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Sun Microsystems

Sun community licensing High Performance Cluster Software 59

Anonymous writes "Sun just announced that they are open sourcing their high-performance clustering software." The announcement is on Yahoo. Sun will be releasing it under their Sun Community Source Licensing, which is different then XFS, which was truly Open Sourced.
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Sun community licensing High Performance Cluster Software

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  • Actually, this ball got rolling 30 years ago. Source code for community programming has been in use for at least that long.

    In the 1970s I was doing system programming on a CDC mainframe. We and other customers customized and improved the OS, used CDC knowledge bases and electronic bulletin boards to share the info with CDC and other customers. Manufacturers also sponsored user groups which also often had magnetic tape archives of various software tools.

    Of course by then the more well-known UNIX source code was permeating universities.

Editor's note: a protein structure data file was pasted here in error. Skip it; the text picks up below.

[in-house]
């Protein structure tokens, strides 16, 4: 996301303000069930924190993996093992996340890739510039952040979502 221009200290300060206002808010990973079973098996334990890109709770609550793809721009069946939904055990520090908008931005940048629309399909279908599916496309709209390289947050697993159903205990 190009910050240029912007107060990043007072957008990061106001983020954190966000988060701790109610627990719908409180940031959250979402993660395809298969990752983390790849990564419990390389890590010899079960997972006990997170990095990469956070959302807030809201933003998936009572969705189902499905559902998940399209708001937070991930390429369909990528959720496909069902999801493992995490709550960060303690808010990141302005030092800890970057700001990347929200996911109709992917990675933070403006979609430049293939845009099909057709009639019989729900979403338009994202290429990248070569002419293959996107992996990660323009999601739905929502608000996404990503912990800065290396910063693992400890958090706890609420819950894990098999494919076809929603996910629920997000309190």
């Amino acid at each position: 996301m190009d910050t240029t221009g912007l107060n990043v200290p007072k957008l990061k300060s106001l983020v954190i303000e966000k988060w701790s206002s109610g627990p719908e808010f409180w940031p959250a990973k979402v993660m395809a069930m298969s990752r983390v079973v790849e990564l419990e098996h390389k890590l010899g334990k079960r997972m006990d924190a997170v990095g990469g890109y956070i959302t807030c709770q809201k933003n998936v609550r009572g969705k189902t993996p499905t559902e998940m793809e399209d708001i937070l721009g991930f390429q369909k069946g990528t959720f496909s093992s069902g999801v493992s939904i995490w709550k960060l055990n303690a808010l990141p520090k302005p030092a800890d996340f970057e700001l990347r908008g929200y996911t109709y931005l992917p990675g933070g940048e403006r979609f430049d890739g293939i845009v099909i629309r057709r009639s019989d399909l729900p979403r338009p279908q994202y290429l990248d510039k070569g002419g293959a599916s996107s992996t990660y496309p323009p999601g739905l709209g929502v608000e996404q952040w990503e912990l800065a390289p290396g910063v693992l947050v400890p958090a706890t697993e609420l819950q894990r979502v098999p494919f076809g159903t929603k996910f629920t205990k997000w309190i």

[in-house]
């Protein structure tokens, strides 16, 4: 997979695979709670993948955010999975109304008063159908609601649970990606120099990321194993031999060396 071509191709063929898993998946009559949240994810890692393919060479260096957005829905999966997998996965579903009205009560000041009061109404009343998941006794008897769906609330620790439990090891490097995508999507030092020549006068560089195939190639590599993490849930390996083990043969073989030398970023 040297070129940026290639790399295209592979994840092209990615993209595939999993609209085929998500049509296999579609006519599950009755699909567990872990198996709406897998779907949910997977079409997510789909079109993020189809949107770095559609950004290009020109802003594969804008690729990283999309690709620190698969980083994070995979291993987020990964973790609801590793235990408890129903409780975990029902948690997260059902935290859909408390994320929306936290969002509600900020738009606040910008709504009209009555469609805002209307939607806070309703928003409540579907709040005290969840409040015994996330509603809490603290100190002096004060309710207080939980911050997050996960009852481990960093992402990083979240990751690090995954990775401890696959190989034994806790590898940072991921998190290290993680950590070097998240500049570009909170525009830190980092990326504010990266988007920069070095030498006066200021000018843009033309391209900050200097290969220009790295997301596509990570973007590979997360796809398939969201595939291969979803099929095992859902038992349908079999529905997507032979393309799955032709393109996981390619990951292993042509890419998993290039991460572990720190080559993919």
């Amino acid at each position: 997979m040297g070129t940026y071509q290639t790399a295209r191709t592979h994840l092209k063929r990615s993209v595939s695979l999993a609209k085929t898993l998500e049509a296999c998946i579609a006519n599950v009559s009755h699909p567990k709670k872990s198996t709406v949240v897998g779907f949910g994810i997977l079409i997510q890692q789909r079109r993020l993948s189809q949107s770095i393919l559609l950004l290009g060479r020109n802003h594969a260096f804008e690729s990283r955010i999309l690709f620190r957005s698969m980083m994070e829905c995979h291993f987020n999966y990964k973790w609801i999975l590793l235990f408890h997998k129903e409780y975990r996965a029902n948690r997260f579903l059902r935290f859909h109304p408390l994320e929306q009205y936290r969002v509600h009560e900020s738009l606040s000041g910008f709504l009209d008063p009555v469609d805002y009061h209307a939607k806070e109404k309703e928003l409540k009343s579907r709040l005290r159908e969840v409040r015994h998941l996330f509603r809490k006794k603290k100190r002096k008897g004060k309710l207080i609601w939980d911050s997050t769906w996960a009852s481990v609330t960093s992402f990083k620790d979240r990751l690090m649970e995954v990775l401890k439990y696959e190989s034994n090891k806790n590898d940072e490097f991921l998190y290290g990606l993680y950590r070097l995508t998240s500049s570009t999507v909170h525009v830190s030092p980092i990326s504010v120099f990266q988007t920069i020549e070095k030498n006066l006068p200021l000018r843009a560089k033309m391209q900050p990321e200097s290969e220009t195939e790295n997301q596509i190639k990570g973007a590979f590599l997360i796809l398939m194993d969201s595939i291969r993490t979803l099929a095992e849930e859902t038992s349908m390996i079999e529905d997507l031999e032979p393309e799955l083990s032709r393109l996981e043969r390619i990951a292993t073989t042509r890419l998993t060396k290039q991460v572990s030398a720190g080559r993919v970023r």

Now more manufacturers are rediscovering the benefits of giving away razor handles and selling the razor blades for it, even if it does tend to produce more discussion about the benefits of various brands of compatible blades...

  • The article originally read something to the effect of "HPC2.0 is being released under SCSL, just like XFS."
    Christopher A. Bohn
  • Umm... that's right. In fact, that's exactly what it says. Read it again:

    ...releasing it under [SCSL], which is different then XFS, which was truly Open Sourced

    In other words:

    Sun's cluster stuff was SCSL'd. XFS was not. XFS is truly Open Source. The implication is that SCSL isn't.

    It pays to reread and rethink. You'll spare yourself a misinterpretation now and then.
  • I don't think he was trolling. Don't be so paranoid; the UCB/BSD style of licensing does have it's advantages. One thing I've always wondered that rabid GPL advocates continue to spout is how does a company "stealing" (another issue, you can't steal what is freely given away with no strings attached) something licensed with a BSD-style license diminishing the original code? It doesn't.
  • Good lord, I hope not. Why would SGI think of limiting the inpact of XFS by placing it under GPL? I hope they consider some other less restrictive license that won't infect any works it touches.
  • Yes, I've installed Sun's HPC/LSF software on a machine here for a user who analyzes systems and compilers for performance, specifically Fortran 90 code.

    We currently have it installed on a Sun Enterprise 3000, 6 processors (167 Mhz), 1.5 Gb memory, and in preliminary tests is outperforming our 128-processor SGI Origin 2000 (don't know cpu speed off hand).